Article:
Moreover, privacy policies on social media privacy policies provide the basis for these groups to hide. CCDH’s research confirmed that apart from the overt groups, there are uncountable hidden anti-vaccine groups in the corners of social networks. These groups only use the invitation function to add new members.

However, it is dangerous that social media platforms have never had to moderate them, meaning that extreme content can be exchanged between the group members, like Facebook and Telegram. For some groups which had been found after launching illegal activities, members were even able to use this function to reject the police successfully.

Paul Chantler, podcast journalist and media law expert, also pointed out that society should be alerted to disinformation on social media. He said: “I think social media is unregulated. No one is looking over what they put out there. People can float all sorts of theories there.”

Anti-vaccine misinformation is not the only problem that can be attributed to the unregulated spread of disinformation on the internet. One report from Ofcom this year pointed out that the flood of disinformation and fake news online can cause more incidents of hate and discrimination, such as online abuse and racism.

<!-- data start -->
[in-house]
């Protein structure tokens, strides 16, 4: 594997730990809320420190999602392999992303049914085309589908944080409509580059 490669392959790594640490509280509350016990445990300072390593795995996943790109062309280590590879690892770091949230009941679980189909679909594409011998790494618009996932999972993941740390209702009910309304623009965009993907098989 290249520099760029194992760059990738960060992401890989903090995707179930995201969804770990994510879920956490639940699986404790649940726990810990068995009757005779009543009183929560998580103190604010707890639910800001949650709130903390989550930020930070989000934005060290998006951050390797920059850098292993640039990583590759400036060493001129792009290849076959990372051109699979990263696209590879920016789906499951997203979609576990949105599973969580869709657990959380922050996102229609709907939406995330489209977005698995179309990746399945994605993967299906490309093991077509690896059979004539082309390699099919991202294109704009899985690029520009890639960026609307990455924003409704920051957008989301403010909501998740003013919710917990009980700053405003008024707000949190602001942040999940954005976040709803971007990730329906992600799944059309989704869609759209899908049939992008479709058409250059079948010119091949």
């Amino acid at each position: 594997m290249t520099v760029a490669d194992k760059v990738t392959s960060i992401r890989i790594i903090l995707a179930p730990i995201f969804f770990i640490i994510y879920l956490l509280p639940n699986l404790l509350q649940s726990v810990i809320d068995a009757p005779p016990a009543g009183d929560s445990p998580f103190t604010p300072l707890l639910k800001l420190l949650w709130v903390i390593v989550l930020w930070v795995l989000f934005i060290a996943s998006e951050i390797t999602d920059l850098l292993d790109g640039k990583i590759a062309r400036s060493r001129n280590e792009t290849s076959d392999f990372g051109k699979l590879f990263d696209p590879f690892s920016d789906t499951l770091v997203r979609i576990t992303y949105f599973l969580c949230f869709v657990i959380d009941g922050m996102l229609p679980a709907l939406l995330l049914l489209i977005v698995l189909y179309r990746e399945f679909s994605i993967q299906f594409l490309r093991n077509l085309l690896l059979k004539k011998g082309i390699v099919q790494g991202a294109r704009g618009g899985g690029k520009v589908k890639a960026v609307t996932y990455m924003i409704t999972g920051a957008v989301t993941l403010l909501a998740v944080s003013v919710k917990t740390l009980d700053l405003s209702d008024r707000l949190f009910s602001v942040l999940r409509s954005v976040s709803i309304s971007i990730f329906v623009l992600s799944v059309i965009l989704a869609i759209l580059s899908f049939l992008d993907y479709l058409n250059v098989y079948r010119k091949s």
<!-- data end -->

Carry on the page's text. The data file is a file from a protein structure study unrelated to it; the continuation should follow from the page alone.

A report from the UK’s leading online harassment opposition charity, Glitch, verified that during the Covid, most of the abuse took place on social media platforms (Twitter 65%, Facebook 29%, Instagram 18%) despite the tech companies’ commitments to making their platforms safer.

Matthew Tracey, who is an NHS nurse and campaigner, calls for more vaccines and better salaries for NHS staff. However, he also faced online abuse and received death threats. He believes that the main reason abuse happened is because people are misguided by disinformation online.

“I had witnessed the pandemic, and I know we do not need conspiracy theory,” said Matthew. “It is disheartening. My job is to save lives, protect people, and make people better. However, when I left my heavy work, I got abuse from somebody I’ve never met before.”

Alistair Coleman (of the BBC’s Disinformation Monitoring Group) believes that the government should get more involved in forcing social media to take more responsibility. He said: “Laws should be passed. We do need legislation to stop people being harmed by untruths and abuse on social media because self-regulation by social media companies just has not worked.”